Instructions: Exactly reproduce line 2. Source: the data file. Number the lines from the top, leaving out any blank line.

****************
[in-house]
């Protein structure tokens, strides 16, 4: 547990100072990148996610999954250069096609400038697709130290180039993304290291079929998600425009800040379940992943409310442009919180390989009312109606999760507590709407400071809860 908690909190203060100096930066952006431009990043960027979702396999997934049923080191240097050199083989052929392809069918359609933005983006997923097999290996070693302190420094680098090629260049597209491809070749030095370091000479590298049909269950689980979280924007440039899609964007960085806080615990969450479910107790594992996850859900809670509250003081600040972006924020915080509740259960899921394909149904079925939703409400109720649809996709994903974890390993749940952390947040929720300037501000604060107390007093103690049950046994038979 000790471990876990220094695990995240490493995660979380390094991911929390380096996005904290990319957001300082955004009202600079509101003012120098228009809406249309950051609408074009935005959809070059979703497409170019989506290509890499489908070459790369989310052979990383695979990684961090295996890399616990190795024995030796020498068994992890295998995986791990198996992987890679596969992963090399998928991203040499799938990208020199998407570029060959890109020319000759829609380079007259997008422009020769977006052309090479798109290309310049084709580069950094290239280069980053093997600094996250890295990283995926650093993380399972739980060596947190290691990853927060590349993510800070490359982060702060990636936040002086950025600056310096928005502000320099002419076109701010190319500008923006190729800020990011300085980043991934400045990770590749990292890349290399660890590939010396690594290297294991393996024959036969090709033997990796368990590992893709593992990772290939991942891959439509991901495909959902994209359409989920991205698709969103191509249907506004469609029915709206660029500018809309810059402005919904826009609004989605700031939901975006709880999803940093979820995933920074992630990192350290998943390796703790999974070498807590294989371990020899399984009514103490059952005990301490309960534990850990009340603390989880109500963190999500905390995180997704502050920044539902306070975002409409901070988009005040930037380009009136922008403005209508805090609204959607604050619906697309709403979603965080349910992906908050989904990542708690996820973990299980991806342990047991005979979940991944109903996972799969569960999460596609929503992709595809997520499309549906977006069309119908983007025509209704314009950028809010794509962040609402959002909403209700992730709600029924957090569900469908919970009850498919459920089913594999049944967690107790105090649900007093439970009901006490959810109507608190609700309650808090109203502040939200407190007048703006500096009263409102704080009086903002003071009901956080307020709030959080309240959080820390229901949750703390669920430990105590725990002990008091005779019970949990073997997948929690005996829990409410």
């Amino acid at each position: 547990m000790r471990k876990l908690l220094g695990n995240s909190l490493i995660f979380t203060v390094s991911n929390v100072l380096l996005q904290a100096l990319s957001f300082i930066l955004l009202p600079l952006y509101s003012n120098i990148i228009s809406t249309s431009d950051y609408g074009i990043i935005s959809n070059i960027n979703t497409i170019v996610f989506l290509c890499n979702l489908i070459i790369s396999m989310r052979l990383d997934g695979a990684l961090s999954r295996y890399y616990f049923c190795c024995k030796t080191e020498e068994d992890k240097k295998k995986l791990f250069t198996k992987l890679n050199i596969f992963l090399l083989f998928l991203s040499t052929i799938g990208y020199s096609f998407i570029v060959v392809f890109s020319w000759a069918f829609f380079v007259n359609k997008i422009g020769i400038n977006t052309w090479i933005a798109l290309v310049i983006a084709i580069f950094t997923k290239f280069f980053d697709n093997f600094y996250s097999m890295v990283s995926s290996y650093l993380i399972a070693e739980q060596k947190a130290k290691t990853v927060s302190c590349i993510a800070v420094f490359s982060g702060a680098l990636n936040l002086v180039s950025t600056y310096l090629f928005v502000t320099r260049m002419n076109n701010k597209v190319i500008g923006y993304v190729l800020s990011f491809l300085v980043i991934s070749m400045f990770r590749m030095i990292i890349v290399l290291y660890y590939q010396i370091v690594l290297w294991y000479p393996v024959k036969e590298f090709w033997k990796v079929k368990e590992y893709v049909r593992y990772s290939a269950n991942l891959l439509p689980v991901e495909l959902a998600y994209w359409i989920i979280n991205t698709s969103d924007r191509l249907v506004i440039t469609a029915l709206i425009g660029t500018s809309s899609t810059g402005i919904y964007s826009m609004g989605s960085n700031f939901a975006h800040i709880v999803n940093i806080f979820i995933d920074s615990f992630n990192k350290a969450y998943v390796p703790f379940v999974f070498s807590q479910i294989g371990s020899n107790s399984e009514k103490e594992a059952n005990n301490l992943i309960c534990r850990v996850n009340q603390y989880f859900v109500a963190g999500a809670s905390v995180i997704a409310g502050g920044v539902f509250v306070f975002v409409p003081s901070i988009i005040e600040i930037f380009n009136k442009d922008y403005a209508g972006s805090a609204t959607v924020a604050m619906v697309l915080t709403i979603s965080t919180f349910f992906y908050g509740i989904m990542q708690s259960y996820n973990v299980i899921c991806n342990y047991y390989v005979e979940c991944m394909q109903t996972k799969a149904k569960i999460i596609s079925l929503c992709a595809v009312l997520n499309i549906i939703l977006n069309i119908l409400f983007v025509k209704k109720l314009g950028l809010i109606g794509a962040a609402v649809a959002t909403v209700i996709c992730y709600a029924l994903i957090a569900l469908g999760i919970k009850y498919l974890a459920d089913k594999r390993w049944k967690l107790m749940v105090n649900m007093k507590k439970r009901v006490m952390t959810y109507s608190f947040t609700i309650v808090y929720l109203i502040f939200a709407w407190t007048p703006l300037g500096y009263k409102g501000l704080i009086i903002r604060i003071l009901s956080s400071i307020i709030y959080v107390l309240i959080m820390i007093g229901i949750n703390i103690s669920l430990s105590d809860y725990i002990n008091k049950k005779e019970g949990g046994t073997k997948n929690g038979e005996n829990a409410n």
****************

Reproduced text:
């Protein structure tokens, strides 16, 4: 547990100072990148996610999954250069096609400038697709130290180039993304290291079929998600425009800040379940992943409310442009919180390989009312109606999760507590709407400071809860 908690909190203060100096930066952006431009990043960027979702396999997934049923080191240097050199083989052929392809069918359609933005983006997923097999290996070693302190420094680098090629260049597209491809070749030095370091000479590298049909269950689980979280924007440039899609964007960085806080615990969450479910107790594992996850859900809670509250003081600040972006924020915080509740259960899921394909149904079925939703409400109720649809996709994903974890390993749940952390947040929720300037501000604060107390007093103690049950046994038979 000790471990876990220094695990995240490493995660979380390094991911929390380096996005904290990319957001300082955004009202600079509101003012120098228009809406249309950051609408074009935005959809070059979703497409170019989506290509890499489908070459790369989310052979990383695979990684961090295996890399616990190795024995030796020498068994992890295998995986791990198996992987890679596969992963090399998928991203040499799938990208020199998407570029060959890109020319000759829609380079007259997008422009020769977006052309090479798109290309310049084709580069950094290239280069980053093997600094996250890295990283995926650093993380399972739980060596947190290691990853927060590349993510800070490359982060702060990636936040002086950025600056310096928005502000320099002419076109701010190319500008923006190729800020990011300085980043991934400045990770590749990292890349290399660890590939010396690594290297294991393996024959036969090709033997990796368990590992893709593992990772290939991942891959439509991901495909959902994209359409989920991205698709969103191509249907506004469609029915709206660029500018809309810059402005919904826009609004989605700031939901975006709880999803940093979820995933920074992630990192350290998943390796703790999974070498807590294989371990020899399984009514103490059952005990301490309960534990850990009340603390989880109500963190999500905390995180997704502050920044539902306070975002409409901070988009005040930037380009009136922008403005209508805090609204959607604050619906697309709403979603965080349910992906908050989904990542708690996820973990299980991806342990047991005979979940991944109903996972799969569960999460596609929503992709595809997520499309549906977006069309119908983007025509209704314009950028809010794509962040609402959002909403209700992730709600029924957090569900469908919970009850498919459920089913594999049944967690107790105090649900007093439970009901006490959810109507608190609700309650808090109203502040939200407190007048703006500096009263409102704080009086903002003071009901956080307020709030959080309240959080820390229901949750703390669920430990105590725990002990008091005779019970949990073997997948929690005996829990409410």